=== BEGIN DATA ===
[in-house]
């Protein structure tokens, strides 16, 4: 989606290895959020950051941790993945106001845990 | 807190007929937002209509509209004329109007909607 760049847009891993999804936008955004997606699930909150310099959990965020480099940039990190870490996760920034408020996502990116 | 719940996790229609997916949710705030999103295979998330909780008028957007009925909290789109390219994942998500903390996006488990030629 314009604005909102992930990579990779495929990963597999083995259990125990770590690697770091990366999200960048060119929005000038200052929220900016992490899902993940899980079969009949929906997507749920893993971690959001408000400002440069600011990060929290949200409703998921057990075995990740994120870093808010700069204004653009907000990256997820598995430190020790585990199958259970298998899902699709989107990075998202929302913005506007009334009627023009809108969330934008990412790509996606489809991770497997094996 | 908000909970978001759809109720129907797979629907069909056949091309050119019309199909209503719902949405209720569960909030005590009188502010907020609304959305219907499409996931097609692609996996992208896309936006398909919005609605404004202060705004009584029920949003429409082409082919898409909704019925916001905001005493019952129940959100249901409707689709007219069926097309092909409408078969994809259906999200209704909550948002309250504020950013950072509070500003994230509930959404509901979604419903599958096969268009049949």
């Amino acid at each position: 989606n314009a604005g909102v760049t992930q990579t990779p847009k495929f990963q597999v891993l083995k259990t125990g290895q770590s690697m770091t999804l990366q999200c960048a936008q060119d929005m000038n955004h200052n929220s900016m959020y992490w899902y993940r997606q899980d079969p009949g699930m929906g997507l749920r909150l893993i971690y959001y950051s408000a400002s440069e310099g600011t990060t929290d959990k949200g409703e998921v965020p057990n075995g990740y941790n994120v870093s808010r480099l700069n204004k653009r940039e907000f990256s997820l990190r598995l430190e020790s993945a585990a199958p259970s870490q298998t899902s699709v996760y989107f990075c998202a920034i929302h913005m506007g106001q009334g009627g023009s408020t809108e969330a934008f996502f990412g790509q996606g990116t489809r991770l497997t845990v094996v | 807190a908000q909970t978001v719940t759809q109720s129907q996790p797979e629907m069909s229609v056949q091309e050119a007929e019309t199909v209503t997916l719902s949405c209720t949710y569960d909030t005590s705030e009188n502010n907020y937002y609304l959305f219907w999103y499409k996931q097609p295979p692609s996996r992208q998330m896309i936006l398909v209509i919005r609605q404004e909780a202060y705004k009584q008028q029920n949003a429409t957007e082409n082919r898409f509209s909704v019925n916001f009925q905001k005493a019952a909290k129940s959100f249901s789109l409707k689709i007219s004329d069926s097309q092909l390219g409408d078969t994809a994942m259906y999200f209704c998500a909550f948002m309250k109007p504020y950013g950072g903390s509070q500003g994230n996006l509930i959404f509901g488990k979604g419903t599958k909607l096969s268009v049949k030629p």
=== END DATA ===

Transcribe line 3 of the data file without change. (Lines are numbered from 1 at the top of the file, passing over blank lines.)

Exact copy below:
């Amino acid at each position: 989606n314009a604005g909102v760049t992930q990579t990779p847009k495929f990963q597999v891993l083995k259990t125990g290895q770590s690697m770091t999804l990366q999200c960048a936008q060119d929005m000038n955004h200052n929220s900016m959020y992490w899902y993940r997606q899980d079969p009949g699930m929906g997507l749920r909150l893993i971690y959001y950051s408000a400002s440069e310099g600011t990060t929290d959990k949200g409703e998921v965020p057990n075995g990740y941790n994120v870093s808010r480099l700069n204004k653009r940039e907000f990256s997820l990190r598995l430190e020790s993945a585990a199958p259970s870490q298998t899902s699709v996760y989107f990075c998202a920034i929302h913005m506007g106001q009334g009627g023009s408020t809108e969330a934008f996502f990412g790509q996606g990116t489809r991770l497997t845990v094996v | 807190a908000q909970t978001v719940t759809q109720s129907q996790p797979e629907m069909s229609v056949q091309e050119a007929e019309t199909v209503t997916l719902s949405c209720t949710y569960d909030t005590s705030e009188n502010n907020y937002y609304l959305f219907w999103y499409k996931q097609p295979p692609s996996r992208q998330m896309i936006l398909v209509i919005r609605q404004e909780a202060y705004k009584q008028q029920n949003a429409t957007e082409n082919r898409f509209s909704v019925n916001f009925q905001k005493a019952a909290k129940s959100f249901s789109l409707k689709i007219s004329d069926s097309q092909l390219g409408d078969t994809a994942m259906y999200f209704c998500a909550f948002m309250k109007p504020y950013g950072g903390s509070q500003g994230n996006l509930i959404f509901g488990k979604g419903t599958k909607l096969s268009v049949k030629p």